However, getting a K-Factor greater than 1 is a difficult job. For those of you looking for the math, the simplified version of calculating your K-Factor, or rate of virality is:

I = Number of Invitations

CR = Conversion Rate

I x CR = K = Viral Coefficient

Viral Loops

A viral loop is a process by which your customers refer other customers who in turn become referees referring others and this loop continues. Some example viral loops are:

  • Users inviting others to collaborate in a project management tool,
  • A discount earned for each new users who register,
  • Users sharing their progress in a game.

Organic Viral Loop

Organic viral loops occur naturally if your service or product is used on a regular basis.

An example of an organic viral loop is inviting a coworker to review a plan in a project management tool. This is organic as here, others can view and collaborate on a project and in turn, the invited user will likely invite others to the project as it grows.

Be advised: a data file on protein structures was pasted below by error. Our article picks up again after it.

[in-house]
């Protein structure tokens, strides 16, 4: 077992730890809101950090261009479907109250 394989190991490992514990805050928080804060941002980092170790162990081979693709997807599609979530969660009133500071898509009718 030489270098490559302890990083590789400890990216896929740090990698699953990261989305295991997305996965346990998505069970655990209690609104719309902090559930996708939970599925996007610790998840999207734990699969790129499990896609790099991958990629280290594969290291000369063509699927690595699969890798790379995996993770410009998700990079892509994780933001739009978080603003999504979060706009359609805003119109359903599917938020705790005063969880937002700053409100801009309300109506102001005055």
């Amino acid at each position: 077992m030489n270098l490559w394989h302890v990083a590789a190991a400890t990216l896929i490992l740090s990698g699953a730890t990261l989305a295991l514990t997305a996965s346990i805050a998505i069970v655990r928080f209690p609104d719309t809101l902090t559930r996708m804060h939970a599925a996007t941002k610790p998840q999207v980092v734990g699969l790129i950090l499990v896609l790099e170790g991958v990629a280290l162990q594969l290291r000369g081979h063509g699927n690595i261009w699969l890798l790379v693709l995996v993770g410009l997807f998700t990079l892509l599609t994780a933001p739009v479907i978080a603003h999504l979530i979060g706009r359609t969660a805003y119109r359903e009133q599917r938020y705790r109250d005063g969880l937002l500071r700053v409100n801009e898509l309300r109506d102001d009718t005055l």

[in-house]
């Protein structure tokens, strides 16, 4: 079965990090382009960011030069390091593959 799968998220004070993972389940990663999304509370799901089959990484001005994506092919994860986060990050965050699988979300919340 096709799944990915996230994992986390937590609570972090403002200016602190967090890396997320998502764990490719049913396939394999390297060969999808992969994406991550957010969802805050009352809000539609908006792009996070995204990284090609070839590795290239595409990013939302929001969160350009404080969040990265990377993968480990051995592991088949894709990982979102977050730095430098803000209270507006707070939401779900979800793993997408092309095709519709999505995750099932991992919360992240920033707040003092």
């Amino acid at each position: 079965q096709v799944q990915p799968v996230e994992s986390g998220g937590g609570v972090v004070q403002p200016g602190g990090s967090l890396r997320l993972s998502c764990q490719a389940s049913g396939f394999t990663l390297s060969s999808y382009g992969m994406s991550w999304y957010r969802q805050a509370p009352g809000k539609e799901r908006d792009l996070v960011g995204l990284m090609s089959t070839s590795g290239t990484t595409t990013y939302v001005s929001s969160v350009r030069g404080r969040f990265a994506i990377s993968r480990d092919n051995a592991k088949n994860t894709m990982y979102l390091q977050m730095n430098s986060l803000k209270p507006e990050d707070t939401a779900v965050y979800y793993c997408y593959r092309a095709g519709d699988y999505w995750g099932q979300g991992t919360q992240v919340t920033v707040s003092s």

Organic viral loops are difficult to build into an already existing product. So, Seth Godin asks you to include it in your initial design phase.

Artificial Viral Loop

Artificial viral loops are created exclusively to encourage a viral loop and do not add to the natural use of your product or service. 

Rewarding a customer with $20 credit for every friend that registers for your service is an example of an artificial viral loop. 

These are far more common than organic viral loops because there are many products and services where organic viral loops are not possible. 

Happy Moment

A happy moment is a time when a referrer is most likely to refer, typically due to a recent happy experience while using your product or service.